By Chris Hulshof
I sat staring at the course syllabus. I couldn’t believe what I was seeing. One of the reading assignments for the class was to select a biography related to either the course content or our dissertation topic.
I tried to recall the last time I’d read a biography. As best I could remember, it was my 10th grade English class. It had been awhile.
I was writing on theology and disability and selected a biography on Fanny Crosby. Twenty-five pages into Her Heart Can See: The Life and Hymns of Fanny J. Crosby, I was hooked.
I couldn’t wait to sit down with my cohort and talk about the personal and theological insights I gleaned from reading about this legendary hymn writer whose life was impacted by disability. Her story was influencing my story many years after hers was complete.
When the course ended, I determined to include more biographies in my reading list. In doing so, I’ve identified four ways that reading biographies can be beneficial for personal and spiritual growth.
Biographies can present you with a different kind of knowledge.
It’s very easy for those in ministry to become one-dimensional readers. We tend to look for books that accentuate either ministerial or theological elements. In other words, we’re often more apt to select books that highlight skills we want to develop or theological insights we want to fine-tune or explore in our reading.
In doing so, we regularly build a certain skill set or theological mindset tied to the exploration of biblical truth within the context of ministry and theology. However, a good biography will expose the reader to biblical truth that’s been experientially learned through the course of life.
It is one thing to read a theological exposition on how God is present in the midst of suffering and quite another thing to read how an individual came to experience the presence of God in the midst of their suffering.
Biographies can be sources for good illustrations.
Every pastor, teacher, or communicator is always on the lookout for good illustrations. We plumb things like movies, current events, and our own personal life for stories that help picturesquely explain the point we’re trying to make.
One underused source for illustrations is the biography. Reading a biography connects you to true stories that left an indelible mark on an individual. These stories often contain life connections that can easily be transmitted from book reader to sermon listener.
Read and reread their stories until you’re able to tell their story in your own voice and your own manner. Then, when you need to you’ll be able to draw on these real-life examples in order to help your audience understand the significance of what you’re saying.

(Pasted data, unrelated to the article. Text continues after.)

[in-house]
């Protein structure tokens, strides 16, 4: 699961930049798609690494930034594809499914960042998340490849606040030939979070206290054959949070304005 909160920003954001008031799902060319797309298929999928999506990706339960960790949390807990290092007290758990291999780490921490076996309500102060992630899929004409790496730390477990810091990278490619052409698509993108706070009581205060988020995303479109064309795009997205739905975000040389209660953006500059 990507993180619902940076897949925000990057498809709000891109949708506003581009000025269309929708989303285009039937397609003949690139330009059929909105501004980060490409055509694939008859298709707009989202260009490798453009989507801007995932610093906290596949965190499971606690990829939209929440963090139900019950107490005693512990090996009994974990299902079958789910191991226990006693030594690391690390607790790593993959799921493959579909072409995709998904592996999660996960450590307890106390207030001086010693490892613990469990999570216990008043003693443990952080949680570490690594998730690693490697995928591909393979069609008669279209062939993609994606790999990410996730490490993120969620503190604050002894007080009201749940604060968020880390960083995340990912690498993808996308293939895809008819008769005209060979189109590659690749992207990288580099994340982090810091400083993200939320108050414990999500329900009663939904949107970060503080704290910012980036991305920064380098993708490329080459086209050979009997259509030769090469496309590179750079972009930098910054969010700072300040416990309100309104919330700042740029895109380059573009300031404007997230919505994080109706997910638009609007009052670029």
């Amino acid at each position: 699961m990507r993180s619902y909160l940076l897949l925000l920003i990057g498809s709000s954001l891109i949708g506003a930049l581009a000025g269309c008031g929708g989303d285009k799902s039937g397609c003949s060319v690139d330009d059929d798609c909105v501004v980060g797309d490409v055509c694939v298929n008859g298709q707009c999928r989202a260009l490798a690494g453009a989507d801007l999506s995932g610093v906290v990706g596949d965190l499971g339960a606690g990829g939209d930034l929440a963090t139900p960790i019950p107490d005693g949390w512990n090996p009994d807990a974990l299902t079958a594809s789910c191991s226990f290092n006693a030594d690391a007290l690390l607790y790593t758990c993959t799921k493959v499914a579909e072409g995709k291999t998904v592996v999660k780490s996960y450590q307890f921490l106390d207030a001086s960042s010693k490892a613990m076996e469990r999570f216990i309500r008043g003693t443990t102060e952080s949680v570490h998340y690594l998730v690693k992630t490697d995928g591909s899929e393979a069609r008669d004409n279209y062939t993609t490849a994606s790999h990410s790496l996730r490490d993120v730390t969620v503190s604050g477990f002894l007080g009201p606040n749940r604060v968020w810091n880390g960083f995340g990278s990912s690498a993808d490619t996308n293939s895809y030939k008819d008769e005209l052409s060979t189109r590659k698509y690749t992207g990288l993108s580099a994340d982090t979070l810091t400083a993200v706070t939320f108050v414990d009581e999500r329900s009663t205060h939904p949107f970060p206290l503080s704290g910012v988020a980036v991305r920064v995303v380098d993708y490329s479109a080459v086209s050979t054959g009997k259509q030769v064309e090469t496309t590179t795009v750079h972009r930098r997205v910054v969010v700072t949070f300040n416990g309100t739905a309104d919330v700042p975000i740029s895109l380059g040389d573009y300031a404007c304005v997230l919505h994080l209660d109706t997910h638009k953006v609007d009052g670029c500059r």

Biographies can help grow your reading tree.
Writer Austin Kleon notes a skill he calls “climbing your own family tree.” For Kleon, this involves identifying a thinker you enjoy reading about and then studying all you can about them. As you’re doing this, single out three people your selected thinker learned from and get to know those three people as well.
Climbing your own family tree is a skill that works well with biographies. As you get to know the person you’re reading about, you’ll certainly come across people who made an influence on that person’s life. Attention to this detail will give you other “branches” to climb and more to learn.
You’ll be surprised at the breadth of your learning and study if you make a concerted effort to explore the personal influencers of those who are currently shaping you through your reading.
Biographies can aid in faith formation as the faith is passed from one generation to the next.
On a number of occasions, Scripture identify the value of passing on the faith from one generation to another. Judges 2:10 points us to the spiritual decay that impacted Israel because a new generation of Israelites rose up that, “did not know the Lord or the works he had done for Israel.” The psalmist declares “One generation will declare your works to the next and will proclaim your mighty acts” (Psalm 145:4).
In a sense, a biography on a past hero of the faith can help prevent the problem mentioned in Judges and encourage the testimony proclaimed in Psalms. As we read about how God worked in the life of an individual, what a person learned about God as they walked with God, or the sustaining power of God’s grace in difficult circumstances, we take part in the faith handed down (Jude 3).
I’ve made a conscious decision to read more biographies. Consequently, I’ve been able to communicate truths I’ve learned from those who’ve gone before me to those who currently sit in my classroom. In so doing, not only am I receiving the faith handed down, but I’m also continuing to hand down the faith to others.
The old adage is that leaders are readers. However, I think it’s more than that. Good leaders are good readers who are mindful of what they’re reading.
To that end, a good leader recognizes the impact a biography can make on their life and their leadership as they seek to incorporate these life stories into their personal reading list.
CHRIS HULSHOF (@US_EH) is an Associate Professor and Department Chair for Liberty University’s School of Divinity where he teaches Old Testament Survey, Inductive Bible Study, as well as a Theology of Suffering and Disability. He also earned an Ed.D from Southeastern Baptist Theological Seminary where his research was at the intersection of Disabilities, Theology, and Church Ministry.